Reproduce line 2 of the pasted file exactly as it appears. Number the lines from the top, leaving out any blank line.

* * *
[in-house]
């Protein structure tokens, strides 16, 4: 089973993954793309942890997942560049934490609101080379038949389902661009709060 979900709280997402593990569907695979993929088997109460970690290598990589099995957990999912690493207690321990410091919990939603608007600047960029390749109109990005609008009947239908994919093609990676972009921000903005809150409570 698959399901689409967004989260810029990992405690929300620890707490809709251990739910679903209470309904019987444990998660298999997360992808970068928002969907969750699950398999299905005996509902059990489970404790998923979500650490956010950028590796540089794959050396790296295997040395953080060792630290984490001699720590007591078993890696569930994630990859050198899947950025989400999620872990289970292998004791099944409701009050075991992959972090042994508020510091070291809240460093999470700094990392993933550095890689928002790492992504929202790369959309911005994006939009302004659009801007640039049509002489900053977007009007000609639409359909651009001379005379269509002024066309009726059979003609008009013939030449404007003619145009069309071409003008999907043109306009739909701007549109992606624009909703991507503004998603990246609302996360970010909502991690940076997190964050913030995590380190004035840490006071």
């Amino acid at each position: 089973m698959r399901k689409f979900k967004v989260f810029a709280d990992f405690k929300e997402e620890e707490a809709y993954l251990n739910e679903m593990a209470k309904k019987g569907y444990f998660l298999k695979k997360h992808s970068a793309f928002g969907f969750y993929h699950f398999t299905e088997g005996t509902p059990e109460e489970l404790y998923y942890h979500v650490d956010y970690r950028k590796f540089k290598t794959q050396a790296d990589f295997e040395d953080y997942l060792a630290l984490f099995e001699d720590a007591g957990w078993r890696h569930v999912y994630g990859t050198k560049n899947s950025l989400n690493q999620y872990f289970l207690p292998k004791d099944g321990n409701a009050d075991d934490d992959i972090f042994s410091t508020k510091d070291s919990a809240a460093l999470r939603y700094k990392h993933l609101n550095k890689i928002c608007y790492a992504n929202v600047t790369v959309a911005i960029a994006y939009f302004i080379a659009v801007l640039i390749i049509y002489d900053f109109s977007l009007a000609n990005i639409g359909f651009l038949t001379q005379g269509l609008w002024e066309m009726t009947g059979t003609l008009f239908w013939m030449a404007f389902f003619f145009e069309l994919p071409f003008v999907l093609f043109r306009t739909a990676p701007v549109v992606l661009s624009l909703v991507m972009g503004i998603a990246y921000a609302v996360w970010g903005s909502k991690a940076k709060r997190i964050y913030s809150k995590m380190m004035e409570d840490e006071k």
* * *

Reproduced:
């Protein structure tokens, strides 16, 4: 089973993954793309942890997942560049934490609101080379038949389902661009709060 979900709280997402593990569907695979993929088997109460970690290598990589099995957990999912690493207690321990410091919990939603608007600047960029390749109109990005609008009947239908994919093609990676972009921000903005809150409570 698959399901689409967004989260810029990992405690929300620890707490809709251990739910679903209470309904019987444990998660298999997360992808970068928002969907969750699950398999299905005996509902059990489970404790998923979500650490956010950028590796540089794959050396790296295997040395953080060792630290984490001699720590007591078993890696569930994630990859050198899947950025989400999620872990289970292998004791099944409701009050075991992959972090042994508020510091070291809240460093999470700094990392993933550095890689928002790492992504929202790369959309911005994006939009302004659009801007640039049509002489900053977007009007000609639409359909651009001379005379269509002024066309009726059979003609008009013939030449404007003619145009069309071409003008999907043109306009739909701007549109992606624009909703991507503004998603990246609302996360970010909502991690940076997190964050913030995590380190004035840490006071």